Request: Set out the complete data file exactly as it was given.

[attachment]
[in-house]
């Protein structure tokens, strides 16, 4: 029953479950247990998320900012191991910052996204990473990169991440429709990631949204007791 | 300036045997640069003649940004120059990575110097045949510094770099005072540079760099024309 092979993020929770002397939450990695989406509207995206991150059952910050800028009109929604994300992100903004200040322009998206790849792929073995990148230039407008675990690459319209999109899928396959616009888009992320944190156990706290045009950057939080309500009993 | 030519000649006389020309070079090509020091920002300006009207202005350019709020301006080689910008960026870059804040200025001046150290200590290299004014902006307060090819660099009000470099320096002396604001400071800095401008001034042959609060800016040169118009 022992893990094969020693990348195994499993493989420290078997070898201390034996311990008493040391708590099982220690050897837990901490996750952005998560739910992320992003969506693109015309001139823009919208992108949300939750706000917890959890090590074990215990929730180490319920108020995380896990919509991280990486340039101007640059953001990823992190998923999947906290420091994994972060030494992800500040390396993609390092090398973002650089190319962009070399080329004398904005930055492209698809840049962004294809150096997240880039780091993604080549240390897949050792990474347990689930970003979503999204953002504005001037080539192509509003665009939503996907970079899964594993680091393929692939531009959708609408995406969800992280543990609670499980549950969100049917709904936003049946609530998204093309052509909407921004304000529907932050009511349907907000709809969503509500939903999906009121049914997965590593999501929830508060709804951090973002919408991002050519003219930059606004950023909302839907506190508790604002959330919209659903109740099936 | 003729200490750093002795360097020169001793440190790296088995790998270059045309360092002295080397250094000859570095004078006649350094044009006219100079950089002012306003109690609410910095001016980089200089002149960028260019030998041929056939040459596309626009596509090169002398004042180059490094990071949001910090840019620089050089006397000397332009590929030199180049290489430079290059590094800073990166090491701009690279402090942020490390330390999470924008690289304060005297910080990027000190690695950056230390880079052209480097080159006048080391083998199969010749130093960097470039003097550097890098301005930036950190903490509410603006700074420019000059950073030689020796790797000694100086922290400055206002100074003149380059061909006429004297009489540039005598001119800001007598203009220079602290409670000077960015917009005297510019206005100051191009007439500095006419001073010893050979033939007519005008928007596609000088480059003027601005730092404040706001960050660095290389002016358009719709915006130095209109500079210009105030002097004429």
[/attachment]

[in-house]
């Protein structure tokens, strides 16, 4: 029953479950247990998320900012191991910052996204990473990169991440429709990631949204007791 | 300036045997640069003649940004120059990575110097045949510094770099005072540079760099024309 092979993020929770002397939450990695989406509207995206991150059952910050800028009109929604994300992100903004200040322009998206790849792929073995990148230039407008675990690459319209999109899928396959616009888009992320944190156990706290045009950057939080309500009993 | 030519000649006389020309070079090509020091920002300006009207202005350019709020301006080689910008960026870059804040200025001046150290200590290299004014902006307060090819660099009000470099320096002396604001400071800095401008001034042959609060800016040169118009 022992893990094969020693990348195994499993493989420290078997070898201390034996311990008493040391708590099982220690050897837990901490996750952005998560739910992320992003969506693109015309001139823009919208992108949300939750706000917890959890090590074990215990929730180490319920108020995380896990919509991280990486340039101007640059953001990823992190998923999947906290420091994994972060030494992800500040390396993609390092090398973002650089190319962009070399080329004398904005930055492209698809840049962004294809150096997240880039780091993604080549240390897949050792990474347990689930970003979503999204953002504005001037080539192509509003665009939503996907970079899964594993680091393929692939531009959708609408995406969800992280543990609670499980549950969100049917709904936003049946609530998204093309052509909407921004304000529907932050009511349907907000709809969503509500939903999906009121049914997965590593999501929830508060709804951090973002919408991002050519003219930059606004950023909302839907506190508790604002959330919209659903109740099936 | 003729200490750093002795360097020169001793440190790296088995790998270059045309360092002295080397250094000859570095004078006649350094044009006219100079950089002012306003109690609410910095001016980089200089002149960028260019030998041929056939040459596309626009596509090169002398004042180059490094990071949001910090840019620089050089006397000397332009590929030199180049290489430079290059590094800073990166090491701009690279402090942020490390330390999470924008690289304060005297910080990027000190690695950056230390880079052209480097080159006048080391083998199969010749130093960097470039003097550097890098301005930036950190903490509410603006700074420019000059950073030689020796790797000694100086922290400055206002100074003149380059061909006429004297009489540039005598001119800001007598203009220079602290409670000077960015917009005297510019206005100051191009007439500095006419001073010893050979033939007519005008928007596609000088480059003027601005730092404040706001960050660095290389002016358009719709915006130095209109500079210009105030002097004429």